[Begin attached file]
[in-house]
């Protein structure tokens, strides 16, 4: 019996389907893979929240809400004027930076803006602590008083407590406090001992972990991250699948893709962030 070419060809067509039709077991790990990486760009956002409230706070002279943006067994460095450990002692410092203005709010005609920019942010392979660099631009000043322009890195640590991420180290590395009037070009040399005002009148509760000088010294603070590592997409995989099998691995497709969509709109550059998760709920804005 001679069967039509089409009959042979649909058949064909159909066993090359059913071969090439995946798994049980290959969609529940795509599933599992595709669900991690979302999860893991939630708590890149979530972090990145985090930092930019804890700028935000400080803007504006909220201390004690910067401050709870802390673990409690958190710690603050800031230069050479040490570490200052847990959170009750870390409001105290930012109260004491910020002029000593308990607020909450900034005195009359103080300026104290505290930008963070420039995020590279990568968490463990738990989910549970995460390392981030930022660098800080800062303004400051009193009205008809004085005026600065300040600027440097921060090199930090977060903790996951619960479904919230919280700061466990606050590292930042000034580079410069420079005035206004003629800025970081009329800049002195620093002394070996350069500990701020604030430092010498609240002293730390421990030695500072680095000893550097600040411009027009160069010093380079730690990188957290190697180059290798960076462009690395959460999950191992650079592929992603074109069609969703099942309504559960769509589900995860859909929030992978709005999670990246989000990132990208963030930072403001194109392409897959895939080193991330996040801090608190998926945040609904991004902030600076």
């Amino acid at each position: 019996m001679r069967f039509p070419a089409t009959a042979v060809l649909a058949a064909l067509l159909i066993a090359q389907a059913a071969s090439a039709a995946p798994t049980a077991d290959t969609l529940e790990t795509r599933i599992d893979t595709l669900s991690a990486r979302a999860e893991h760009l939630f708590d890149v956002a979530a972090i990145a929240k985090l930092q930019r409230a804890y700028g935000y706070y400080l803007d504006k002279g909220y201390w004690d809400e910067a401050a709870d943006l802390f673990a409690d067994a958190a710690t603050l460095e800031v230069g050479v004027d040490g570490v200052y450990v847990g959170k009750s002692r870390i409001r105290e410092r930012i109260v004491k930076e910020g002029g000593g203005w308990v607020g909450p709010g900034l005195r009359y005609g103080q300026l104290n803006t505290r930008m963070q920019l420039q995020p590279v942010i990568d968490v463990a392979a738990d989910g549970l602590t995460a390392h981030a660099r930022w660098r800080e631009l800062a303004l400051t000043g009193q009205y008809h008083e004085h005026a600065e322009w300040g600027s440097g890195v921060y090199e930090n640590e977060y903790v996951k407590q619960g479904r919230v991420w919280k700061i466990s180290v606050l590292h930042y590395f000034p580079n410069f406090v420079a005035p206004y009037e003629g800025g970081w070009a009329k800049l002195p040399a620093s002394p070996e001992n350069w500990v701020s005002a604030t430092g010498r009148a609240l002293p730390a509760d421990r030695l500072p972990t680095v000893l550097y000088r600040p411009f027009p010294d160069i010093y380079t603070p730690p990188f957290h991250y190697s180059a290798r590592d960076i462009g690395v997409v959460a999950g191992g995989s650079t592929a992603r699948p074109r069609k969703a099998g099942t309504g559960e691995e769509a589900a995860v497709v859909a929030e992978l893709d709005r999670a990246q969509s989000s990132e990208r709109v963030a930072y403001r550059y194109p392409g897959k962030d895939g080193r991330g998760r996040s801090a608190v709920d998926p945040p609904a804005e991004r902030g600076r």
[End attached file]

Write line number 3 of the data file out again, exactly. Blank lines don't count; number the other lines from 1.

């Amino acid at each position: 019996m001679r069967f039509p070419a089409t009959a042979v060809l649909a058949a064909l067509l159909i066993a090359q389907a059913a071969s090439a039709a995946p798994t049980a077991d290959t969609l529940e790990t795509r599933i599992d893979t595709l669900s991690a990486r979302a999860e893991h760009l939630f708590d890149v956002a979530a972090i990145a929240k985090l930092q930019r409230a804890y700028g935000y706070y400080l803007d504006k002279g909220y201390w004690d809400e910067a401050a709870d943006l802390f673990a409690d067994a958190a710690t603050l460095e800031v230069g050479v004027d040490g570490v200052y450990v847990g959170k009750s002692r870390i409001r105290e410092r930012i109260v004491k930076e910020g002029g000593g203005w308990v607020g909450p709010g900034l005195r009359y005609g103080q300026l104290n803006t505290r930008m963070q920019l420039q995020p590279v942010i990568d968490v463990a392979a738990d989910g549970l602590t995460a390392h981030a660099r930022w660098r800080e631009l800062a303004l400051t000043g009193q009205y008809h008083e004085h005026a600065e322009w300040g600027s440097g890195v921060y090199e930090n640590e977060y903790v996951k407590q619960g479904r919230v991420w919280k700061i466990s180290v606050l590292h930042y590395f000034p580079n410069f406090v420079a005035p206004y009037e003629g800025g970081w070009a009329k800049l002195p040399a620093s002394p070996e001992n350069w500990v701020s005002a604030t430092g010498r009148a609240l002293p730390a509760d421990r030695l500072p972990t680095v000893l550097y000088r600040p411009f027009p010294d160069i010093y380079t603070p730690p990188f957290h991250y190697s180059a290798r590592d960076i462009g690395v997409v959460a999950g191992g995989s650079t592929a992603r699948p074109r069609k969703a099998g099942t309504g559960e691995e769509a589900a995860v497709v859909a929030e992978l893709d709005r999670a990246q969509s989000s990132e990208r709109v963030a930072y403001r550059y194109p392409g897959k962030d895939g080193r991330g998760r996040s801090a608190v709920d998926p945040p609904a804005e991004r902030g600076r």